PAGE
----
Under an order issued by Gov. Charlie Baker, starting Wednesday, anybody going out in public in Massachusetts will be expected to wear a mask.

So what does that mean for you? Here are some answers to the questions we hear most frequently:

1. Do I have to wear a mask every time I leave my home?

In short, yes. Starting Wednesday, if you are out in public, you need to cover your nose and mouth. There is some wiggle room here; the governor's order applies to "any person who is in a place open to the public in the Commonwealth, whether indoor or outdoor, and is unable or does not maintain a distance of approximately six feet from every other person."

Reading carefully, that means if you are in your own backyard or in a large open space with plenty of distance between people, you do not have to have your face covered. But that is clearly meant to be the exception, not the rule.

2. Do I have to wear a medical mask?

No, in fact the state prefers you not wear a medical mask, saving those for actual medical workers.

The state Department of Public Health says that to comply with the order, "a face covering can include anything that covers your nose and mouth, including dust masks, scarves and bandanas."

There are lots of on-line guides for how to make masks, including suggestions from the CDC about how to cut up an old t-shirt to make a mask.

3. Am I really supposed to put a mask on my 2-year-old?

Yep. The governor's order applies to anybody over the age of two unless there is a medical condition that makes wearing a mask impossible. Of course, parents will tell you that almost anything is impossible with a two-year-old.

The American Academy of Pediatrics has some helpful guidelines.

They point out that the important loophole is that children don't need a mask if (it's a big if) you can keep them away from other people and prevent them from touching things. "Especially for younger children who may not understand why they can’t run up toward other people or touch things they shouldn’t, the best approach is to keep them home and in spaces away from other people and common surfaces."

The APA suggests parents also put a mask on a favorite stuffed animal and decorate a mask to make it more fun, in the hopes of reducing a toddler's fear of the face covering.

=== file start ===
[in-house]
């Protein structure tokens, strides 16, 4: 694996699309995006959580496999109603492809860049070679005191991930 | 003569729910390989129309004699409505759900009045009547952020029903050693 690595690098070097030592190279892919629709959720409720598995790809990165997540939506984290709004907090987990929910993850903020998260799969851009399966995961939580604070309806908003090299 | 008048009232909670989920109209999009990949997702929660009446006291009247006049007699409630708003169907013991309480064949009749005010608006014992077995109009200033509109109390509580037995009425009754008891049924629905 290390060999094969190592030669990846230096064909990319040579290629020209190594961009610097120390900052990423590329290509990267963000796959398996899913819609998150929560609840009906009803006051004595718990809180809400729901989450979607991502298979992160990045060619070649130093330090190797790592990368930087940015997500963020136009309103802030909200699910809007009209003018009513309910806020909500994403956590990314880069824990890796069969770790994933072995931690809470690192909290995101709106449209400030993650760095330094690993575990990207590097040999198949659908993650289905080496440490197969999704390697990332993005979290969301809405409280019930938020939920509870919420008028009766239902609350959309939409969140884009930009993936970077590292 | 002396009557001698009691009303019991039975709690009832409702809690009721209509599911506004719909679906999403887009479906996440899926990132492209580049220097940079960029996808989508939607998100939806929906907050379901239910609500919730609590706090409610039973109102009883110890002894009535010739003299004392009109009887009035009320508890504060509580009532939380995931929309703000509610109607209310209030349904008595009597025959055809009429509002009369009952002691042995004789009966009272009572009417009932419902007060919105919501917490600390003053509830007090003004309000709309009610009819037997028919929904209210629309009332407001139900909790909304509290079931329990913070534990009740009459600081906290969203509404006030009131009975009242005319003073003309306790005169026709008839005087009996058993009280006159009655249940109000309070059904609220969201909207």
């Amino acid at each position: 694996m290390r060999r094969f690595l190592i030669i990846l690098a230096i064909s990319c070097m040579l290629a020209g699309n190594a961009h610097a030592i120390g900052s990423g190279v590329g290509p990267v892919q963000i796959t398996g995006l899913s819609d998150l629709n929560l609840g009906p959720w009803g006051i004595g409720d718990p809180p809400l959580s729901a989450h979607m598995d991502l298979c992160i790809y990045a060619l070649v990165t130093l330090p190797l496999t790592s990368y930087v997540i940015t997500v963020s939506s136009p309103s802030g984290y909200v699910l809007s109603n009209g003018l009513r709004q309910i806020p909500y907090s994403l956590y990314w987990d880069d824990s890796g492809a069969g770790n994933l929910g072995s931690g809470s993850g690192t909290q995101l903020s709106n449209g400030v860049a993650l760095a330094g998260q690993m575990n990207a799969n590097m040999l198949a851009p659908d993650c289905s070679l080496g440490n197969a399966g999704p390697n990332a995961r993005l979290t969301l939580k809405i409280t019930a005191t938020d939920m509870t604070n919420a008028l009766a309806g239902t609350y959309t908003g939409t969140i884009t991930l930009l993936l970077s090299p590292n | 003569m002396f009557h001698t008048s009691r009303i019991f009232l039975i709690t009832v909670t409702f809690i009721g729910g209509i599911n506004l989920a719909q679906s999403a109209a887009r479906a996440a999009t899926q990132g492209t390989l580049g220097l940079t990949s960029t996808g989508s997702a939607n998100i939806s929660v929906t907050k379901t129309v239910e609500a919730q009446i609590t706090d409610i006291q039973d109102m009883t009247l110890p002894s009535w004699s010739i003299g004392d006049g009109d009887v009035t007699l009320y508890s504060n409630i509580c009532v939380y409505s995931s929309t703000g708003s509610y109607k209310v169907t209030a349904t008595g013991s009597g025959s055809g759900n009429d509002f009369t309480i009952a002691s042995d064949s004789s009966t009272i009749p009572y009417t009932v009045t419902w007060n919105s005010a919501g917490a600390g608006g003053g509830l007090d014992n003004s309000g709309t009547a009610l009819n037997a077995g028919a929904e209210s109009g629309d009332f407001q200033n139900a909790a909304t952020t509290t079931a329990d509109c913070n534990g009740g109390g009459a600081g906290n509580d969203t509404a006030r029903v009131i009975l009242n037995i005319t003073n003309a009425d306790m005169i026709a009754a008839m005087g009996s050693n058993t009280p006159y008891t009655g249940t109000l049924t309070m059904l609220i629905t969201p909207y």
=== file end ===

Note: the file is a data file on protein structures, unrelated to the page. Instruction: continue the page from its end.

4. Is there a penalty for not wearing a mask?

There is. The governor's order specifies a fine of up to $300 per violation and also notes that anyone not wearing a mask can be banned from entering any business in the state. The order includes an exemption for anyone with a medical condition that prevents mask-wearing.

5. Does this apply to my Uber ride?

It does. Under Baker's order, both the driver and the passenger of any taxi or ride-sharing service are required to wear a face covering. Of course it also applies to buses, trains and other public transit.

6. If I wear a mask when I am commuting can I take it off at work?

Maybe not. The governor's order applies to both indoor and outdoor spaces, so if you are in a crowded lobby, an elevator, a lunch line — anywhere you cannot easily keep space between you and the next person — you need to have a face covering. Expect many employers to require workers to wear masks in the office as well.

7. I'm young and healthy and not afraid of getting sick — why do I need to wear a mask?

It's not about you. Yes, wearing a mask is believed to protect you from inhaling infected droplets from other people, but it is also intended to protect other people from you. You may be a carrier of the virus even if you don't have symptoms; the point of the mask is to prevent you from spreading germs to other people. Also: Wearing a mask tends to limit how much you touch your face, which is believed to be a primary transmission method for the coronavirus.

8. So if we are wearing masks, can we stop distancing?

No. Even when wearing a mask, you should still try to maintain six feet of space between yourself and other people. Social distancing remains the most effective way to prevent the spread of the disease.

9. Does the state order replace local mandates on masks?

No. Nothing in the order appears to override the mask rules put in place by cities and towns, and there are some distinctions. For instance, the mask rule in Somerville specifically requires joggers and bicyclists to cover their faces, whether or not they maintain six feet of distance.

10. When does the governor's order expire?

It doesn't. Presumably there will come a time when the order will be revised or lifted, but for now, the order remains in effect until Baker says otherwise.

And it may be a while, said Dr. Helen Boucher, chief of infectious diseases as Tufts Medical Center. Boucher says it would probably be wise for people to be covering their faces through the next flu season, which begins in the fall. At that point, the health care system could be facing two similar and potentially fatal diseases, with many unknowns about how they will interact and whether hospitals will have the capacity to handle both COVID-19 and regular flu patients.

This article has been updated.